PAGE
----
other particles called quarks. That story started unfolding in 1968 and goes on
to the present. Thatís the story I want to tell you. *
The beginning of this story was
the discovery of a new kind of particle called the pi meson or pion. The
existence of this new particle was theoretically predicted by a Japanese
physicist, Professor Hideki Yukawa, in 1935. Physicists started searching for
this new particle because the theory was very compelling. In 1947, it was
discovered; and Professor Yukawa was awarded the Nobel Prize in Physics in 1949
for this outstanding theoretical work. When the pion was discovered, there was
great elation in the physics community because there was a feeling that there
was some understanding of the subatomic world. But this elation was short lived
because enormous complexity soon developed in this field. *
By 1960 a large number of
different particles had been discovered, and it was unclear how these various
particles were related to one another. These newly discovered particles were the
result of new and higher energy accelerators and new types of particle
In 1961 a classification scheme
was developed for these many newly discovered particles. It was like the
periodic table of the elements except that it was for particles. This
classification scheme not only provided an order for these newly discovered
particles, but it also predicted the existence of particles that not had yet
been discovered. And all of these particles predicted by this scheme were later
discovered. But the question arose: Why is this classification scheme so
In 1964, two physicists
independently proposed quarks as the building blocks of particles, because they
found that quarks could be the basis of this classification scheme. Initially,
the quark model had three types of quarks: the UP quark, the DOWN quark and the
STRANGE quark. But quarks had a very peculiar property that was very surprising
and troubling. They all have fractional charge, and no particle in nature has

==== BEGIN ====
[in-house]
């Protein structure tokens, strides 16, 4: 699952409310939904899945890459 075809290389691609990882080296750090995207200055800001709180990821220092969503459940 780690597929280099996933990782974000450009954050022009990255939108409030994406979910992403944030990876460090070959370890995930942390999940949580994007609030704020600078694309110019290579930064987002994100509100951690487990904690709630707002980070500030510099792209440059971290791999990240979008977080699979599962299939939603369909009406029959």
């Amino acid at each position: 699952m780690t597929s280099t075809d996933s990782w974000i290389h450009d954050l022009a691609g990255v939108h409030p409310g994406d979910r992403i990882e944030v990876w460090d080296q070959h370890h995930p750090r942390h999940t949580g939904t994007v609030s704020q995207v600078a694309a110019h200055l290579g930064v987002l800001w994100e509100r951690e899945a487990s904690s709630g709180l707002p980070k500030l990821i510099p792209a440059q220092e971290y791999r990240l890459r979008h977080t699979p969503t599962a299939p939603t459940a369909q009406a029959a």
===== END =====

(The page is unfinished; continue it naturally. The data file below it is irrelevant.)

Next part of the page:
ever been found with a fractional charge. The UP quark has a charge +2/3, the
DOWN quark is -1/3 and the STRANGE quark is -1/3. *
Now the proton, you see is made
up of 2 UP quarks and a DOWN quark, giving the proton a charge +1 and the
neutron is made up 2 DOWN quarks and an UP quark, giving a charge 0. You see
that is basically how the proton and neutron are constructed in this theory. *
What do physicists do to find out
if something is real? They will look for it. Well, there were many attempts to
find these quarks. But not a quark was found. To many physicists this was not
surprising. Fractional charges were considered to be a really strange and
unacceptable concept, and the general point of view in 1966 was that quarks were
most likely just mathematical representations - useful but not real.
So most physicists at that time
did not think that quarks existed. There were, however, a few physicists who
would not give up the quark model, and they persisted in making calculations of
applications of the quark model. But few physicists paid attention to them.*
In 1966, there was an important
development in this story. The Stanford Linear Accelerator at SLAC was completed
and brought into operation. This is a very long high energy linear accelerator
for accelerating electrons. Inelastic electron-proton scattering experiments